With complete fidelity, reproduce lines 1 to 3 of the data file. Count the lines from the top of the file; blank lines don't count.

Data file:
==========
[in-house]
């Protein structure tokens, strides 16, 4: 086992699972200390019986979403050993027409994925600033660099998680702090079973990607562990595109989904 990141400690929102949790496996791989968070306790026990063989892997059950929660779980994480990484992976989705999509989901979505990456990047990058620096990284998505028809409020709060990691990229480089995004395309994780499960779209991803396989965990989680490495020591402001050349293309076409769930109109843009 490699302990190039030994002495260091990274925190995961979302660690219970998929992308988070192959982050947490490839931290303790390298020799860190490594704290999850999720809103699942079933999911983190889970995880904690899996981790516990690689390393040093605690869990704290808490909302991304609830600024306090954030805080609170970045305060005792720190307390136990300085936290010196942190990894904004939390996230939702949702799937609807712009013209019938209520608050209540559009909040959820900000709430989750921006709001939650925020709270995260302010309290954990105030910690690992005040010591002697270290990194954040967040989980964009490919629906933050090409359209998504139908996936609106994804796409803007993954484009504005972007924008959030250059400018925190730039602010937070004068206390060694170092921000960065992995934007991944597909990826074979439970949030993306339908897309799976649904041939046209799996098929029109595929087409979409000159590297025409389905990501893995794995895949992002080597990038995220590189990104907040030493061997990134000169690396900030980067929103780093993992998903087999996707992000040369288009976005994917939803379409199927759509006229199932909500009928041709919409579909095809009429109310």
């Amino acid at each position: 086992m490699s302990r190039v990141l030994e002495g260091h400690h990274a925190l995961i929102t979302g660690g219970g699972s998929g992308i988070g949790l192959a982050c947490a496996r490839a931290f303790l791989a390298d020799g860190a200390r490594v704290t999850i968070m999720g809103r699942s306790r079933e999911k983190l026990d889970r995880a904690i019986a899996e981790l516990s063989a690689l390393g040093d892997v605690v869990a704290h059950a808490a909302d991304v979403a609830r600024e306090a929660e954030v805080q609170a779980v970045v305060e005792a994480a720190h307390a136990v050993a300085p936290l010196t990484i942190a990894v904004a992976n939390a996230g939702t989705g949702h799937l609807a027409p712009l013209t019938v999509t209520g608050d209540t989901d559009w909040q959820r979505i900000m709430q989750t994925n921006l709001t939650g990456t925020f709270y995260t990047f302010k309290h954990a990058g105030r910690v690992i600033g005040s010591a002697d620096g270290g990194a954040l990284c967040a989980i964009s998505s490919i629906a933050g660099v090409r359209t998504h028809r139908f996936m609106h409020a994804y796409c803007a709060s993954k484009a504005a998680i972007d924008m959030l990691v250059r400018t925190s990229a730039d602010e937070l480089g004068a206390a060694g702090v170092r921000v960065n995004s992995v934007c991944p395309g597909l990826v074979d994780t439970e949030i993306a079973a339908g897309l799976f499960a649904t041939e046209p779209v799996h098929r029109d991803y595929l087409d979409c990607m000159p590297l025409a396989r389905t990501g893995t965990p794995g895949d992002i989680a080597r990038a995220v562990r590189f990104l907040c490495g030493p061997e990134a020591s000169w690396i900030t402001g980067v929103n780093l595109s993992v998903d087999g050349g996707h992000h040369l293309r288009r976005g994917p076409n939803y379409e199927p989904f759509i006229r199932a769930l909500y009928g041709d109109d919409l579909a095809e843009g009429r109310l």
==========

[in-house]
């Protein structure tokens, strides 16, 4: 086992699972200390019986979403050993027409994925600033660099998680702090079973990607562990595109989904 990141400690929102949790496996791989968070306790026990063989892997059950929660779980994480990484992976989705999509989901979505990456990047990058620096990284998505028809409020709060990691990229480089995004395309994780499960779209991803396989965990989680490495020591402001050349293309076409769930109109843009 490699302990190039030994002495260091990274925190995961979302660690219970998929992308988070192959982050947490490839931290303790390298020799860190490594704290999850999720809103699942079933999911983190889970995880904690899996981790516990690689390393040093605690869990704290808490909302991304609830600024306090954030805080609170970045305060005792720190307390136990300085936290010196942190990894904004939390996230939702949702799937609807712009013209019938209520608050209540559009909040959820900000709430989750921006709001939650925020709270995260302010309290954990105030910690690992005040010591002697270290990194954040967040989980964009490919629906933050090409359209998504139908996936609106994804796409803007993954484009504005972007924008959030250059400018925190730039602010937070004068206390060694170092921000960065992995934007991944597909990826074979439970949030993306339908897309799976649904041939046209799996098929029109595929087409979409000159590297025409389905990501893995794995895949992002080597990038995220590189990104907040030493061997990134000169690396900030980067929103780093993992998903087999996707992000040369288009976005994917939803379409199927759509006229199932909500009928041709919409579909095809009429109310």
């Amino acid at each position: 086992m490699s302990r190039v990141l030994e002495g260091h400690h990274a925190l995961i929102t979302g660690g219970g699972s998929g992308i988070g949790l192959a982050c947490a496996r490839a931290f303790l791989a390298d020799g860190a200390r490594v704290t999850i968070m999720g809103r699942s306790r079933e999911k983190l026990d889970r995880a904690i019986a899996e981790l516990s063989a690689l390393g040093d892997v605690v869990a704290h059950a808490a909302d991304v979403a609830r600024e306090a929660e954030v805080q609170a779980v970045v305060e005792a994480a720190h307390a136990v050993a300085p936290l010196t990484i942190a990894v904004a992976n939390a996230g939702t989705g949702h799937l609807a027409p712009l013209t019938v999509t209520g608050d209540t989901d559009w909040q959820r979505i900000m709430q989750t994925n921006l709001t939650g990456t925020f709270y995260t990047f302010k309290h954990a990058g105030r910690v690992i600033g005040s010591a002697d620096g270290g990194a954040l990284c967040a989980i964009s998505s490919i629906a933050g660099v090409r359209t998504h028809r139908f996936m609106h409020a994804y796409c803007a709060s993954k484009a504005a998680i972007d924008m959030l990691v250059r400018t925190s990229a730039d602010e937070l480089g004068a206390a060694g702090v170092r921000v960065n995004s992995v934007c991944p395309g597909l990826v074979d994780t439970e949030i993306a079973a339908g897309l799976f499960a649904t041939e046209p779209v799996h098929r029109d991803y595929l087409d979409c990607m000159p590297l025409a396989r389905t990501g893995t965990p794995g895949d992002i989680a080597r990038a995220v562990r590189f990104l907040c490495g030493p061997e990134a020591s000169w690396i900030t402001g980067v929103n780093l595109s993992v998903d087999g050349g996707h992000h040369l293309r288009r976005g994917p076409n939803y379409e199927p989904f759509i006229r199932a769930l909500y009928g041709d109109d919409l579909a095809e843009g009429r109310l």